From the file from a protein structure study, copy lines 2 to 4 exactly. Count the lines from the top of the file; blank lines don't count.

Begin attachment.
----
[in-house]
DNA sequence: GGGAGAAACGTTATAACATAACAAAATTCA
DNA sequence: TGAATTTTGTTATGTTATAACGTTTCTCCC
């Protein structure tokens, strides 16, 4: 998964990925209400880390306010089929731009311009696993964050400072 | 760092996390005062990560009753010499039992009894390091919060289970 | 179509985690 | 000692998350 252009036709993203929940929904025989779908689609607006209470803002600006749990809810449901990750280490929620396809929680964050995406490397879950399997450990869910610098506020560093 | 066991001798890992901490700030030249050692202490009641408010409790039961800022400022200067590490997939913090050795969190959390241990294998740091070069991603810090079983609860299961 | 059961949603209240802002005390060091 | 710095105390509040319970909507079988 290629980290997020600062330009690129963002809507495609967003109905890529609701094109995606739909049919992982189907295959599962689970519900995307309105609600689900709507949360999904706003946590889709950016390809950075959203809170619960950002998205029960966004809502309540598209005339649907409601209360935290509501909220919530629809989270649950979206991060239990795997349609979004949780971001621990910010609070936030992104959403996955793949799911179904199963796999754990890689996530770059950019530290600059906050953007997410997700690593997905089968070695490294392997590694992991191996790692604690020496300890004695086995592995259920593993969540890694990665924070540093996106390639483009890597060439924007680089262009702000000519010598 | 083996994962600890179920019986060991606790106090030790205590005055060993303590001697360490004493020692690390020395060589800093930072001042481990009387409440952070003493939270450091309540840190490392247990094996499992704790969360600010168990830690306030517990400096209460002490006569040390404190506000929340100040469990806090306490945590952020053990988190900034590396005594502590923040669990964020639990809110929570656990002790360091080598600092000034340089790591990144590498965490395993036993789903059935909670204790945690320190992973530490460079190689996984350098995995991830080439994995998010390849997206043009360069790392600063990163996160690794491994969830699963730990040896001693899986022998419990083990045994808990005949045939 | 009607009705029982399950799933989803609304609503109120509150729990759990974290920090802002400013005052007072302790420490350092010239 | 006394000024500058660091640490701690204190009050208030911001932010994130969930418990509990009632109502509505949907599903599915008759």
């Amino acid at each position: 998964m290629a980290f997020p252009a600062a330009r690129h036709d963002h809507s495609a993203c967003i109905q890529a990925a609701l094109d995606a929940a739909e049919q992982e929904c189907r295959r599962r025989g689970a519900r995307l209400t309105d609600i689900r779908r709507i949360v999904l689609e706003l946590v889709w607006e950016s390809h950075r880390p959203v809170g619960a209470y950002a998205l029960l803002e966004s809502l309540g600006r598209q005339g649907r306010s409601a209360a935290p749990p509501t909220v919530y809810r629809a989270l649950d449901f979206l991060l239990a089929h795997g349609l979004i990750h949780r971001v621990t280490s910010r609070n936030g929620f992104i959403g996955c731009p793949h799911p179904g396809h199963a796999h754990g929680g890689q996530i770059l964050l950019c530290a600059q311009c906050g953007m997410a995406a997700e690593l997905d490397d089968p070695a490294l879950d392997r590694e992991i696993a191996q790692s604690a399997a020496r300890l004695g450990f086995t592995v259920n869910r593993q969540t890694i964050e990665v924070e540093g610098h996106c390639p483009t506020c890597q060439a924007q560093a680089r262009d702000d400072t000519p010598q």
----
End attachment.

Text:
DNA sequence: GGGAGAAACGTTATAACATAACAAAATTCA
DNA sequence: TGAATTTTGTTATGTTATAACGTTTCTCCC
């Protein structure tokens, strides 16, 4: 998964990925209400880390306010089929731009311009696993964050400072 | 760092996390005062990560009753010499039992009894390091919060289970 | 179509985690 | 000692998350 252009036709993203929940929904025989779908689609607006209470803002600006749990809810449901990750280490929620396809929680964050995406490397879950399997450990869910610098506020560093 | 066991001798890992901490700030030249050692202490009641408010409790039961800022400022200067590490997939913090050795969190959390241990294998740091070069991603810090079983609860299961 | 059961949603209240802002005390060091 | 710095105390509040319970909507079988 290629980290997020600062330009690129963002809507495609967003109905890529609701094109995606739909049919992982189907295959599962689970519900995307309105609600689900709507949360999904706003946590889709950016390809950075959203809170619960950002998205029960966004809502309540598209005339649907409601209360935290509501909220919530629809989270649950979206991060239990795997349609979004949780971001621990910010609070936030992104959403996955793949799911179904199963796999754990890689996530770059950019530290600059906050953007997410997700690593997905089968070695490294392997590694992991191996790692604690020496300890004695086995592995259920593993969540890694990665924070540093996106390639483009890597060439924007680089262009702000000519010598 | 083996994962600890179920019986060991606790106090030790205590005055060993303590001697360490004493020692690390020395060589800093930072001042481990009387409440952070003493939270450091309540840190490392247990094996499992704790969360600010168990830690306030517990400096209460002490006569040390404190506000929340100040469990806090306490945590952020053990988190900034590396005594502590923040669990964020639990809110929570656990002790360091080598600092000034340089790591990144590498965490395993036993789903059935909670204790945690320190992973530490460079190689996984350098995995991830080439994995998010390849997206043009360069790392600063990163996160690794491994969830699963730990040896001693899986022998419990083990045994808990005949045939 | 009607009705029982399950799933989803609304609503109120509150729990759990974290920090802002400013005052007072302790420490350092010239 | 006394000024500058660091640490701690204190009050208030911001932010994130969930418990509990009632109502509505949907599903599915008759």